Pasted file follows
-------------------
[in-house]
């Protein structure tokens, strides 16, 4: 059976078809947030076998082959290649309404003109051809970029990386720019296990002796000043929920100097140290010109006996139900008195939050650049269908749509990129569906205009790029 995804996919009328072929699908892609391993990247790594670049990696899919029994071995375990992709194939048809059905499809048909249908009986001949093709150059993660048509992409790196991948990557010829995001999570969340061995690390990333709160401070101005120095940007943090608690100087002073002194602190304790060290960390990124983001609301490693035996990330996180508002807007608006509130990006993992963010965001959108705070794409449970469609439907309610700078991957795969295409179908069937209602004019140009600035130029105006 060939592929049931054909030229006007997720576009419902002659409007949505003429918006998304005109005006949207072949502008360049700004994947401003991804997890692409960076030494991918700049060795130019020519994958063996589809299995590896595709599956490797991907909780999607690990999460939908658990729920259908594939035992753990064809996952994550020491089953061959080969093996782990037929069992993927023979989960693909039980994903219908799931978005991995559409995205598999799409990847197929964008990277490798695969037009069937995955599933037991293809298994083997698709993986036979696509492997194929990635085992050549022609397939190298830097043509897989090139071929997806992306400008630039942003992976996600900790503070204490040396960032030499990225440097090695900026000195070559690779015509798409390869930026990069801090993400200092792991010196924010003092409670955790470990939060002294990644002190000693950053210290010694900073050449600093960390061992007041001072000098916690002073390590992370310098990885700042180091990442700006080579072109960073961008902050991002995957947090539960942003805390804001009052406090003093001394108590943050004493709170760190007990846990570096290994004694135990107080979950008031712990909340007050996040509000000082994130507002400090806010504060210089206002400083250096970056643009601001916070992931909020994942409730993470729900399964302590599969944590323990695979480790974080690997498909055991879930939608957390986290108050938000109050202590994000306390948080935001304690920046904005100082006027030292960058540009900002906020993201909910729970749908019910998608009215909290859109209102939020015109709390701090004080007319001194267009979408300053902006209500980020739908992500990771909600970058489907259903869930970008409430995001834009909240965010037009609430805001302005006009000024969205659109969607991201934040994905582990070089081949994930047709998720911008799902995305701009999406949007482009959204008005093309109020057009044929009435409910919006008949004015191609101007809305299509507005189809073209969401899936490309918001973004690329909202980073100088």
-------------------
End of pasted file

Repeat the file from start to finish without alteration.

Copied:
[in-house]
């Protein structure tokens, strides 16, 4: 059976078809947030076998082959290649309404003109051809970029990386720019296990002796000043929920100097140290010109006996139900008195939050650049269908749509990129569906205009790029 995804996919009328072929699908892609391993990247790594670049990696899919029994071995375990992709194939048809059905499809048909249908009986001949093709150059993660048509992409790196991948990557010829995001999570969340061995690390990333709160401070101005120095940007943090608690100087002073002194602190304790060290960390990124983001609301490693035996990330996180508002807007608006509130990006993992963010965001959108705070794409449970469609439907309610700078991957795969295409179908069937209602004019140009600035130029105006 060939592929049931054909030229006007997720576009419902002659409007949505003429918006998304005109005006949207072949502008360049700004994947401003991804997890692409960076030494991918700049060795130019020519994958063996589809299995590896595709599956490797991907909780999607690990999460939908658990729920259908594939035992753990064809996952994550020491089953061959080969093996782990037929069992993927023979989960693909039980994903219908799931978005991995559409995205598999799409990847197929964008990277490798695969037009069937995955599933037991293809298994083997698709993986036979696509492997194929990635085992050549022609397939190298830097043509897989090139071929997806992306400008630039942003992976996600900790503070204490040396960032030499990225440097090695900026000195070559690779015509798409390869930026990069801090993400200092792991010196924010003092409670955790470990939060002294990644002190000693950053210290010694900073050449600093960390061992007041001072000098916690002073390590992370310098990885700042180091990442700006080579072109960073961008902050991002995957947090539960942003805390804001009052406090003093001394108590943050004493709170760190007990846990570096290994004694135990107080979950008031712990909340007050996040509000000082994130507002400090806010504060210089206002400083250096970056643009601001916070992931909020994942409730993470729900399964302590599969944590323990695979480790974080690997498909055991879930939608957390986290108050938000109050202590994000306390948080935001304690920046904005100082006027030292960058540009900002906020993201909910729970749908019910998608009215909290859109209102939020015109709390701090004080007319001194267009979408300053902006209500980020739908992500990771909600970058489907259903869930970008409430995001834009909240965010037009609430805001302005006009000024969205659109969607991201934040994905582990070089081949994930047709998720911008799902995305701009999406949007482009959204008005093309109020057009044929009435409910919006008949004015191609101007809305299509507005189809073209969401899936490309918001973004690329909202980073100088």